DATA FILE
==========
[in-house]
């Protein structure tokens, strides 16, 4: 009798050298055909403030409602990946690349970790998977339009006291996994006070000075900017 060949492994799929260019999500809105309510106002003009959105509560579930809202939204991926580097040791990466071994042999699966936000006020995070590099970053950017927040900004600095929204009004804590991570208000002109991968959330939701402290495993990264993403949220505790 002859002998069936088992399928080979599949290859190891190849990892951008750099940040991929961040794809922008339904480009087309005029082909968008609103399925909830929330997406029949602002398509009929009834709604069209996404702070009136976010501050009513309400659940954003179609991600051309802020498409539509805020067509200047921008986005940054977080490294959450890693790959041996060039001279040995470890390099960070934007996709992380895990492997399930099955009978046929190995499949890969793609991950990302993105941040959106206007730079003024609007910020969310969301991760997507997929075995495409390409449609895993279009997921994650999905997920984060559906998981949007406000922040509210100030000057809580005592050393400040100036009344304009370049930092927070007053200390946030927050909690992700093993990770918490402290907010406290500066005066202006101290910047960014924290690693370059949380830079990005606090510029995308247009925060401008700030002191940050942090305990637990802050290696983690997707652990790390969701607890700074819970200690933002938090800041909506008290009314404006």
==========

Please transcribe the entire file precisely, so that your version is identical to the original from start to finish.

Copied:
[in-house]
């Protein structure tokens, strides 16, 4: 009798050298055909403030409602990946690349970790998977339009006291996994006070000075900017 060949492994799929260019999500809105309510106002003009959105509560579930809202939204991926580097040791990466071994042999699966936000006020995070590099970053950017927040900004600095929204009004804590991570208000002109991968959330939701402290495993990264993403949220505790 002859002998069936088992399928080979599949290859190891190849990892951008750099940040991929961040794809922008339904480009087309005029082909968008609103399925909830929330997406029949602002398509009929009834709604069209996404702070009136976010501050009513309400659940954003179609991600051309802020498409539509805020067509200047921008986005940054977080490294959450890693790959041996060039001279040995470890390099960070934007996709992380895990492997399930099955009978046929190995499949890969793609991950990302993105941040959106206007730079003024609007910020969310969301991760997507997929075995495409390409449609895993279009997921994650999905997920984060559906998981949007406000922040509210100030000057809580005592050393400040100036009344304009370049930092927070007053200390946030927050909690992700093993990770918490402290907010406290500066005066202006101290910047960014924290690693370059949380830079990005606090510029995308247009925060401008700030002191940050942090305990637990802050290696983690997707652990790390969701607890700074819970200690933002938090800041909506008290009314404006």